Some of my favorite poems are those that express love between a child and his or her parent. As a father, and as a son, I know how deeply felt this relationship can be from either side of the equation. My own mother is now eighty-five years old, a widow, living quietly, and for the most part on her own. So, when I received the poem in the mail for today’s column, I naturally gravitated to it and felt my heart swell.
Tammy Madden Newcomb is originally from Leatherwood, Kentucky. Currently she lives in Pedro, Ohio. She writes that she is “inspired by life, grew up in a Christian home, and hopes to inspire others spiritually.” Here is her poem about her own mother:
Her Autumn Time
I quietly watch as shaking hands
slowly tie shoelaces of leather.
My heart silently cries out in pain
seeing her summer change its weather.
Her beauty has no ending unlike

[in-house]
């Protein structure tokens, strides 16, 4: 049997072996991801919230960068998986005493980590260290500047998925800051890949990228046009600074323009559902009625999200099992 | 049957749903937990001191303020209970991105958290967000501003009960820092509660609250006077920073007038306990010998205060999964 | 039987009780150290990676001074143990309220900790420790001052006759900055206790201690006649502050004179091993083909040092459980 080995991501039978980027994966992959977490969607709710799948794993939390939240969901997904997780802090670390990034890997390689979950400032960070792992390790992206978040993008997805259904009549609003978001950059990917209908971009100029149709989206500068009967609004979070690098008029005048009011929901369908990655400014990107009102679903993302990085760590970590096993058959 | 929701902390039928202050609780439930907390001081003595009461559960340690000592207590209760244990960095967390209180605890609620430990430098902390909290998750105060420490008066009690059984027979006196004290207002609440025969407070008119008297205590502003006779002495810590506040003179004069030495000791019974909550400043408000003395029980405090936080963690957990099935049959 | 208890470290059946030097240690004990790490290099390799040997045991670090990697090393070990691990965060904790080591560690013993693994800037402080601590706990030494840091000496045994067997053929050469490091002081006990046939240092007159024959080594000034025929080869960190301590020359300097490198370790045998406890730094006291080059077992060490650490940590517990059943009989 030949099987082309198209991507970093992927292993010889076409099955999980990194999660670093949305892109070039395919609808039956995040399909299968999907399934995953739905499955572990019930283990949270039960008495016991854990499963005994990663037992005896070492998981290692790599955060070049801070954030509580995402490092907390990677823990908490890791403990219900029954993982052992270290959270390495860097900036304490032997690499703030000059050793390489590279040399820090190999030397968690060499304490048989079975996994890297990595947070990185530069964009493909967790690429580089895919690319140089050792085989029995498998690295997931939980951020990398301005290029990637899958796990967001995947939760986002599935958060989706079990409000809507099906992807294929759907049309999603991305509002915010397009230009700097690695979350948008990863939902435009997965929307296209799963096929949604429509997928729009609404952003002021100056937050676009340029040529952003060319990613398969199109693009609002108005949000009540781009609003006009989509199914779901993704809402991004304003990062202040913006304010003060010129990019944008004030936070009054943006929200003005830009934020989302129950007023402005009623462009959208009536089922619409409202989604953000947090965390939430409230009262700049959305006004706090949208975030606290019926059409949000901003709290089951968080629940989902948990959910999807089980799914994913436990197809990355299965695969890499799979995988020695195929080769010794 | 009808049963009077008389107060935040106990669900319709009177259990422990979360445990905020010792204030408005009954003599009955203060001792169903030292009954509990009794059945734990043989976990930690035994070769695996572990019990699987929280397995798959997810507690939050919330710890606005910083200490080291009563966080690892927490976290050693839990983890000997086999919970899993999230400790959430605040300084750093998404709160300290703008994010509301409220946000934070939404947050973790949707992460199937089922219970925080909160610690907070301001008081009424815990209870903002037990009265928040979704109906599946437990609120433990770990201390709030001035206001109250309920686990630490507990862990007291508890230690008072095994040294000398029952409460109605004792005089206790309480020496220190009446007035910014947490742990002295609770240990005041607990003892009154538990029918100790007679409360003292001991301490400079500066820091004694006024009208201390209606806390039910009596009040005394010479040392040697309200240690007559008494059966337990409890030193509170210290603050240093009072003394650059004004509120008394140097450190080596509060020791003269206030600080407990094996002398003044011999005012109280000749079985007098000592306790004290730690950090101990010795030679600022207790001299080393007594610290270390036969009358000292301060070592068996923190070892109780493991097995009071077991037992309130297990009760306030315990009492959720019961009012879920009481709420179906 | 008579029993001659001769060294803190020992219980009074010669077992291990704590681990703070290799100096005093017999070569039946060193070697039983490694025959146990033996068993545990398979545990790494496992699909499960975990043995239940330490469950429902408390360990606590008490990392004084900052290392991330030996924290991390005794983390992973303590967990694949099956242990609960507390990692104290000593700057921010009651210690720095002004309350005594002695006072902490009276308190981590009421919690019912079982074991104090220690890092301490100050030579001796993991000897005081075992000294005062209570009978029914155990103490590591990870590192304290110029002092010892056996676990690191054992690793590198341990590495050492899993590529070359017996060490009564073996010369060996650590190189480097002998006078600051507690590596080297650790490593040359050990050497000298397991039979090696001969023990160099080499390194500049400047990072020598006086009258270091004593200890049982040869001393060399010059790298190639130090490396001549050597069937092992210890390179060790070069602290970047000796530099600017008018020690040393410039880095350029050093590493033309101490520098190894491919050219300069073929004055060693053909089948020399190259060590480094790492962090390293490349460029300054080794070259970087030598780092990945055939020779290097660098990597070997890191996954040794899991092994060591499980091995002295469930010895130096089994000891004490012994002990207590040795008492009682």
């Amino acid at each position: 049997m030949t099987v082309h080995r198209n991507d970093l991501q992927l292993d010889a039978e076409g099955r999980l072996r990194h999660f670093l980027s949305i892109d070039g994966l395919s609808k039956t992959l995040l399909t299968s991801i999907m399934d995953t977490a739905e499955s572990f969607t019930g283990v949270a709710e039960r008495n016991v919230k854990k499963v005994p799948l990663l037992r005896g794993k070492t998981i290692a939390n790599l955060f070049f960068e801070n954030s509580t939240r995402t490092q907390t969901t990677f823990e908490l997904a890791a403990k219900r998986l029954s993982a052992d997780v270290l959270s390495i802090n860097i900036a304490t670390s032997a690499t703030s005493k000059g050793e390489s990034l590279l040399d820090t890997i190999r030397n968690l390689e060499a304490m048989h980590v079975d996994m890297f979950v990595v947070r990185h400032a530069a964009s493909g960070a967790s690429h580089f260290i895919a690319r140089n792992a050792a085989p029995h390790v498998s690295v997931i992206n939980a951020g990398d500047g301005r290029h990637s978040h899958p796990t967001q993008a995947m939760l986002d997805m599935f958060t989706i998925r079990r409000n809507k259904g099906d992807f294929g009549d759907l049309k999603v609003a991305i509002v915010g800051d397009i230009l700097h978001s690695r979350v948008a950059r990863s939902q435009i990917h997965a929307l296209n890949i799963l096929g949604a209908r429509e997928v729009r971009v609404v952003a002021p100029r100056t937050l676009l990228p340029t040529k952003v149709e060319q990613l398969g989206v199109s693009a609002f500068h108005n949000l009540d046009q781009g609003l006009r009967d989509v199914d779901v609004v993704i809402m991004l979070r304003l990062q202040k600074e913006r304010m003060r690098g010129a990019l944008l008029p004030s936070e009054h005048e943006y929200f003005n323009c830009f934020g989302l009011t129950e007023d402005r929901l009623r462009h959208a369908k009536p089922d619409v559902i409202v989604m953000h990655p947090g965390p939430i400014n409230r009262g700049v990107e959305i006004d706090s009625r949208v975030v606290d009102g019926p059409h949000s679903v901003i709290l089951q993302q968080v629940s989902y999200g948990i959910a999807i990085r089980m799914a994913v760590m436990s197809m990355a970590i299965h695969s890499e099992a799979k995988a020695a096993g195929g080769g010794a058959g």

the vibrant green leaf of her prime.
With steady grace her body changes
as she bows into her autumn time.
Her blue eyes though dimming continue
to maintain their crinkled smile from youth.
Her mind still gleams brightly and retains
each live morsel of God’s holy truth.
I think I’ll call my mother who lives four hours away from here. I can see her in her chair, watching the TV or looking at a magazine, maybe snoozing. I don’t think she’ll mind the interruption, even if she is sleeping. I need to hear her voice after reading this tender poem. Maybe she needs to hear mine. I will tell her about my week and inquire about hers. I will crawl through the phone line in my mind and kiss her on the cheek. “Her beauty has no ending”—I love that line. And I know it’s true. Some beauties never wilt or fade within the heart, even if the body’s shell wears out over time. Thanks to Tammy for these words, this reminder, and the blessing of poetry.
Address poem submissions and correspondence to: firstname.lastname@example.org or Neil Carpathios, Shawnee State University, Dept. of English & Humanities, 940 Second Street, Portsmouth, OH 45662. (740-351-3478).